Elon Musk's Boring Company, a project that plans to use futuristic underground pods to transport cars across long distances without traffic congestion, is starting to take shape.
Fresh from raising $300,000 from the sale of hats — an 'initial hat offering' — and getting permission for projects in Maryland, Musk has confirmed that the company will bid on a project to link downtown Chicago with O'Hare Airport.
The plan is to find an alternative to taxis or Uber rides, which are estimated to cost $40-$60.
"There's a lot of room between the price of the CTA or parking to price a service in a way that you can make a lot of revenue," Deputy Mayor Bob Rivkin told Chicago Sun Times.
The city is looking for initial proposals for a high-speed rail that will take travelers to the city in less than 20 minutes. The brief, according to Chicago Sun Times, covers "a structure built above or below ground," which wouldn't appear at first glance to preclude The Boring Company, although certainly under or over-ground trains are the convention for transportation links this. Nonetheless, Musk plans to throw his Boring hat into the ring.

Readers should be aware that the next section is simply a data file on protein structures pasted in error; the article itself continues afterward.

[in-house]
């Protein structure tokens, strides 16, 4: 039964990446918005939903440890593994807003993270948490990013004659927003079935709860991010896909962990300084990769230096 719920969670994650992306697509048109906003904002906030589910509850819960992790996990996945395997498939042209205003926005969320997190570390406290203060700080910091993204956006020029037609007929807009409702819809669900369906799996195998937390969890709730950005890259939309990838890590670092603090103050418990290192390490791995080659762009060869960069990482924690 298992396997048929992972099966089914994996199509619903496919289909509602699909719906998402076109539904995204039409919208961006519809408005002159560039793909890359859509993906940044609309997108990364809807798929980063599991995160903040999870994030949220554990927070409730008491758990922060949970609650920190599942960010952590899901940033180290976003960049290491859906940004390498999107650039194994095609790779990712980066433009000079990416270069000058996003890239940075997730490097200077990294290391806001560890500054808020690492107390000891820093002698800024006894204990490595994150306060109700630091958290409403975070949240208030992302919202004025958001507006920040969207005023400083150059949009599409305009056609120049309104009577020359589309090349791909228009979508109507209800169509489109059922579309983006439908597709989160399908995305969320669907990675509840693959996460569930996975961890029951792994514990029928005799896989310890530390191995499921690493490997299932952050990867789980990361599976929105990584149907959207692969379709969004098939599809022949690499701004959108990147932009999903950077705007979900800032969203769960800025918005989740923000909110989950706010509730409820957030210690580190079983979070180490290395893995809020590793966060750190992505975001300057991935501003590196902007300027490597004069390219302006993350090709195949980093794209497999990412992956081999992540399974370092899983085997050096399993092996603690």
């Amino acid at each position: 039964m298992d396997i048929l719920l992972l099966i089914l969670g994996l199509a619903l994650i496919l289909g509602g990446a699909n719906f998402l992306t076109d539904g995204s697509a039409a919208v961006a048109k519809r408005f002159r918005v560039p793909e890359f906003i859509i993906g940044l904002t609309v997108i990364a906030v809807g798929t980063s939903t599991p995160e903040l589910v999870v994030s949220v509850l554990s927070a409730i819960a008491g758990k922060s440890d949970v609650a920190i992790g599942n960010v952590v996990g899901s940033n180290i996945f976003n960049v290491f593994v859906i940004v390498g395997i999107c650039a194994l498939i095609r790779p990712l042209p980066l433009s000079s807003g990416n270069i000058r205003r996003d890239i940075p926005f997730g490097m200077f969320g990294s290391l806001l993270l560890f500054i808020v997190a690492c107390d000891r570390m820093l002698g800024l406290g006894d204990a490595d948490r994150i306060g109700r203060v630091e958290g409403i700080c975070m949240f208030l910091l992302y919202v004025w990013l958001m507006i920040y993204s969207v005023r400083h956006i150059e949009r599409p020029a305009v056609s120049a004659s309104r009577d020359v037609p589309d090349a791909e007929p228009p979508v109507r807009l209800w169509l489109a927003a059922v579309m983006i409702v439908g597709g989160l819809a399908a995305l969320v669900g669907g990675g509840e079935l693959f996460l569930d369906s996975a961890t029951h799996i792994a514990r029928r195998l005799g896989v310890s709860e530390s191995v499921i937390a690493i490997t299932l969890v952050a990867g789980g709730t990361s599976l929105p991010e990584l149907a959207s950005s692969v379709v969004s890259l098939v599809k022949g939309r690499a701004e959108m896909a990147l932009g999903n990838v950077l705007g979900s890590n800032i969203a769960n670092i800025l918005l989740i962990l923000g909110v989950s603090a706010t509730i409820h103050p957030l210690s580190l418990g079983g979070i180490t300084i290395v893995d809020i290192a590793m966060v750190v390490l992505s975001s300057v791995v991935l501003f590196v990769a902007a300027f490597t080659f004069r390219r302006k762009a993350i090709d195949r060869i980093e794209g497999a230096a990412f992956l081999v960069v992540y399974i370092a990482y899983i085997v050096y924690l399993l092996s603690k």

Proposals are due by January 23, after which the top candidates will be given an RFP to take things forward.
This is not the first time that the Tesla and SpaceX founder has answered the call of local government. Back in March, Tesla won a contract to develop the world's largest power bank — a 100 MW/129 MWh battery bank to be precise — in Southern Australia as part of a state project to modernize the power grid and ensure more consistent delivery of electricity to households.
The battery was completed within Musk's 100-day target — he promised it would be free otherwise — and it is all set to go live on December 1.
The Boring Company's Chicago project is another ambitious effort, but we'll see the fruits of the company's vision — which Musk dreamed up while stuck in traffic last year — sooner than that. The first installation will be a tunnel under Hawthorne near SpaceX headquarters in California.
Written by Jon Russell for TechCrunch